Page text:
US 2958664 A
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NOV. 1, A VASSlLlEV El-AL MAKING MANGANESE-ZINC FERRITES Filed Jan. 16, 1956 Mm @e AVAVA 50 AVAVAVAVAVA 60 vnuvmnn 40 fvg 5 United States Paris, France, assignorsr to Steatite Research Corporation, Kea'sbey, NJ., a. corporation of Delaware` Filed Jan. 146, 1956, Ser. No. 559,321
Claims priority, application France Jan. 28, 1955 2 Claims. (Cl..25262.5).
The invention concerns ferro-magnetic fern'tes of manganese and zinc and methods of manufacturing them.
Various manufacturing process of these binary ferrites are known, which consist inmixing the composing oxides, in a state of fine powders calcining and remilling them, adding binders, forming parts of said mixture by pressing or extruding, for example, and submitting the parts to an appropriate thermic treatment.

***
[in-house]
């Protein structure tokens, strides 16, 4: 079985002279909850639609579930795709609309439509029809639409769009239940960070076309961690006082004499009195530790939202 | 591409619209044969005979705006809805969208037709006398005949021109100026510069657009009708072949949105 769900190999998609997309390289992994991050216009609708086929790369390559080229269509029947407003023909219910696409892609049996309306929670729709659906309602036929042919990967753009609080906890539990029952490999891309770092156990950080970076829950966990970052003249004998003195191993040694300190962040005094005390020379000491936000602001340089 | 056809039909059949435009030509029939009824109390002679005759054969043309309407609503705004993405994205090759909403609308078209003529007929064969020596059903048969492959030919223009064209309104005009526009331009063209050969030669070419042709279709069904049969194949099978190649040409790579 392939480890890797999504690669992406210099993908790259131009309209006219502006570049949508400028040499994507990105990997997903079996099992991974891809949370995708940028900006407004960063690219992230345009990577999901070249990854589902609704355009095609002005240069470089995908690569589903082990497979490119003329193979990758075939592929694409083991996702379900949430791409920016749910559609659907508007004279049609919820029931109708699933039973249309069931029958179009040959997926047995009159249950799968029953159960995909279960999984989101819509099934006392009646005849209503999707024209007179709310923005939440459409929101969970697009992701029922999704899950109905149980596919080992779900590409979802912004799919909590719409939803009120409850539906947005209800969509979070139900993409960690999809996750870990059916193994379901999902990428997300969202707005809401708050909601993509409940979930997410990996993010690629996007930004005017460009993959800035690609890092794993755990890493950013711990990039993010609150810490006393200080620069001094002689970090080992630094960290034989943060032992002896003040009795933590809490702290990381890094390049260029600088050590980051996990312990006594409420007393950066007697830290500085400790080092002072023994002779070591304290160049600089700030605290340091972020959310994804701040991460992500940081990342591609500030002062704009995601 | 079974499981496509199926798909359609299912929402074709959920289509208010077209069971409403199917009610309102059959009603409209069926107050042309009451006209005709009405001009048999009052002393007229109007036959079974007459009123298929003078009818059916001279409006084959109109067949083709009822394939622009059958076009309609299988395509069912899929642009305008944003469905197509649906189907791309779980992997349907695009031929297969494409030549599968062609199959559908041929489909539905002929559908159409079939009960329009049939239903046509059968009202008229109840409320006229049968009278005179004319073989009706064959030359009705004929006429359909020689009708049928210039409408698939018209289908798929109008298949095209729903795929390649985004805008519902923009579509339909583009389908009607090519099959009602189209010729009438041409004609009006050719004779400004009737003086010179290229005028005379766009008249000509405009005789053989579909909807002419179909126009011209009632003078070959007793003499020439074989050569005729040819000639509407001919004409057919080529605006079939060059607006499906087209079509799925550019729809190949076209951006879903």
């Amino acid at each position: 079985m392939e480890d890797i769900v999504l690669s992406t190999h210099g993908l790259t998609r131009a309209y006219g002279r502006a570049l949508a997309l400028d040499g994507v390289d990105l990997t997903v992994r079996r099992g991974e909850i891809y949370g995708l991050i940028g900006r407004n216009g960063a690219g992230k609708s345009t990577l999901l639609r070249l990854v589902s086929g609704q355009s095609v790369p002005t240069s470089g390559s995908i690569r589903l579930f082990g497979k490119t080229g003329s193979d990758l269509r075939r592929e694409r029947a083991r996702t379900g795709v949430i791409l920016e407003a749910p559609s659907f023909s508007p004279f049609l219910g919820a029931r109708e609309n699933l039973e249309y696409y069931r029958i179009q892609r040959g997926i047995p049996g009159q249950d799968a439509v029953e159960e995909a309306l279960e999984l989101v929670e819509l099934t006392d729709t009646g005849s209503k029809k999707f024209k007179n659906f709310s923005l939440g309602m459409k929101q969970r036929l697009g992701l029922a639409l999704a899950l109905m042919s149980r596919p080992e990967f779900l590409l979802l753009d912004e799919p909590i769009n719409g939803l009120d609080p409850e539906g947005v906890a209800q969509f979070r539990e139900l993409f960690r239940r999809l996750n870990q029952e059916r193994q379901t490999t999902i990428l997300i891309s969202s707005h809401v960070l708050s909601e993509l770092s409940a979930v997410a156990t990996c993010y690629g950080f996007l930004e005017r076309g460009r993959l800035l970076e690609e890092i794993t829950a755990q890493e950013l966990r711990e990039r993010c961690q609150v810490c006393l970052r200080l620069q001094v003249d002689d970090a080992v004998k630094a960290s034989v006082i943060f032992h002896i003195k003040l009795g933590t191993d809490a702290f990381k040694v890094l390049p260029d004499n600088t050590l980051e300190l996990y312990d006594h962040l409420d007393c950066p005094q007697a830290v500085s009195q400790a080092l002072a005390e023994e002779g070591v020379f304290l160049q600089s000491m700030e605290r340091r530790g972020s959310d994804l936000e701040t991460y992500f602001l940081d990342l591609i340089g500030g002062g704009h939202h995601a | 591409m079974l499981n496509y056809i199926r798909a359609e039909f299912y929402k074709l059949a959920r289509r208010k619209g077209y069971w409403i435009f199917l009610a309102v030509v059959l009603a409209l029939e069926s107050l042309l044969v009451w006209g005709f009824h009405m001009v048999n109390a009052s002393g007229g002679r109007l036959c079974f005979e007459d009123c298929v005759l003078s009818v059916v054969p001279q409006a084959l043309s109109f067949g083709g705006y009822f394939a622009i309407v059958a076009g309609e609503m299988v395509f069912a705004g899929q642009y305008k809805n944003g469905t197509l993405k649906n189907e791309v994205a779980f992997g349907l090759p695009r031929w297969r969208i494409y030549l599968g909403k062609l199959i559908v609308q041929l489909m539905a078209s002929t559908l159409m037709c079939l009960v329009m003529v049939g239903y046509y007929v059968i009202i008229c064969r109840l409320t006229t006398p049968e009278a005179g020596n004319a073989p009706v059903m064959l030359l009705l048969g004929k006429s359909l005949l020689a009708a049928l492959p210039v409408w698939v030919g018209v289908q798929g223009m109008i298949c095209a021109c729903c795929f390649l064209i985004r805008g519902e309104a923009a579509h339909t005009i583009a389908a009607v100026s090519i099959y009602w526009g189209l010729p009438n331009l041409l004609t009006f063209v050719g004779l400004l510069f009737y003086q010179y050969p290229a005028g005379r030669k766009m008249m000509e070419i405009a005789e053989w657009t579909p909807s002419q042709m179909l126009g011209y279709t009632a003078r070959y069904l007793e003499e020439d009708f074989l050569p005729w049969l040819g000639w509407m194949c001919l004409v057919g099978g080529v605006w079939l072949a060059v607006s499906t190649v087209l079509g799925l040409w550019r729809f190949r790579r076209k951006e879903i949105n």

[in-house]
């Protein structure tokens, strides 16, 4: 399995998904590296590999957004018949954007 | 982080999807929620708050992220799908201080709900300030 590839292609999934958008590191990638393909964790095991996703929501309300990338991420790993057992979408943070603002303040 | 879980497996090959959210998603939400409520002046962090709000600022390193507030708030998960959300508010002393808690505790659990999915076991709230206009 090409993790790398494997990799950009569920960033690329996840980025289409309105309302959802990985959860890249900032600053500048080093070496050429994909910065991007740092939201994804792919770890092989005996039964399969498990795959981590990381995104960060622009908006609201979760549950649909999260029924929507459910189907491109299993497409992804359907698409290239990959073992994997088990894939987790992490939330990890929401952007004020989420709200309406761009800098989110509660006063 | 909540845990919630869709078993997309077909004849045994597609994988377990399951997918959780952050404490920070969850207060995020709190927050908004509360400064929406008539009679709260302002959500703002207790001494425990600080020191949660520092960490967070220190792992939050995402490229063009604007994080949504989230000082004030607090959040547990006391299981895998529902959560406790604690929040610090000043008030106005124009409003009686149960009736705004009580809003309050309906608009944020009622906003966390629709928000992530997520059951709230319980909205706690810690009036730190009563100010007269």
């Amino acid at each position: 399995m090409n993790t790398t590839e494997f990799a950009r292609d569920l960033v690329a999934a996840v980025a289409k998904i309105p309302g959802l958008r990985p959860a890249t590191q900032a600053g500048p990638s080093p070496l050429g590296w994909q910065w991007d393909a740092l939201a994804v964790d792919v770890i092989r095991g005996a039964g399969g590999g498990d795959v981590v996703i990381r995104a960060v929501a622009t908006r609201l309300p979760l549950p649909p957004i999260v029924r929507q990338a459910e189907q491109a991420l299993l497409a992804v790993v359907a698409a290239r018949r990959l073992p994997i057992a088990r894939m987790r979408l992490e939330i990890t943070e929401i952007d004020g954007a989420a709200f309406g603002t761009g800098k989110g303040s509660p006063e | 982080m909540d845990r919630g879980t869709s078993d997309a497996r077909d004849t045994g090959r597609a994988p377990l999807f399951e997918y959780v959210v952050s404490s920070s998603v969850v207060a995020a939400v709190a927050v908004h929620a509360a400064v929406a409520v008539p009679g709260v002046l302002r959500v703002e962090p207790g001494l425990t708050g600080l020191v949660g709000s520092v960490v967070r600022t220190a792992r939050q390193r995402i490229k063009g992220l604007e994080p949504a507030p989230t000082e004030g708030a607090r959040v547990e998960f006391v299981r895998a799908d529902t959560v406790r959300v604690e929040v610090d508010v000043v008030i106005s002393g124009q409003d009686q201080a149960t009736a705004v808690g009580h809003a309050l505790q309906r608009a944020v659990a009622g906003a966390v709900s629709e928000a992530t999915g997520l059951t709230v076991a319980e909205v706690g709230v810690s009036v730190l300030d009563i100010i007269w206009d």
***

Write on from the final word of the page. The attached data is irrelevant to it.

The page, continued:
The manufacturing process is Very delicate: the properties of the final product depend to a large degree on factors, such as the purity of the raw materials used, the manner of preparing these raw materials, the manner of mixing them, the rise and fall of temperature during fixing and the atmosphere in which the firing is taking place.
Such processes have been described in French Patent 906,784, filed August 16, 1944, corresponding to U.S. Patent No. 2,551,711, wherein it is stated that the firing should be effected in a oxygen atmosphere; in French Patent 937,076, filed September 2, 1946, corresponding to U.S. Patent No. 2,636,860, according to which the tiring is done in a nitrogen atmosphere, and in French Patent 943, 494, filed May 20, 1947, according to which the firing is done under water vapors.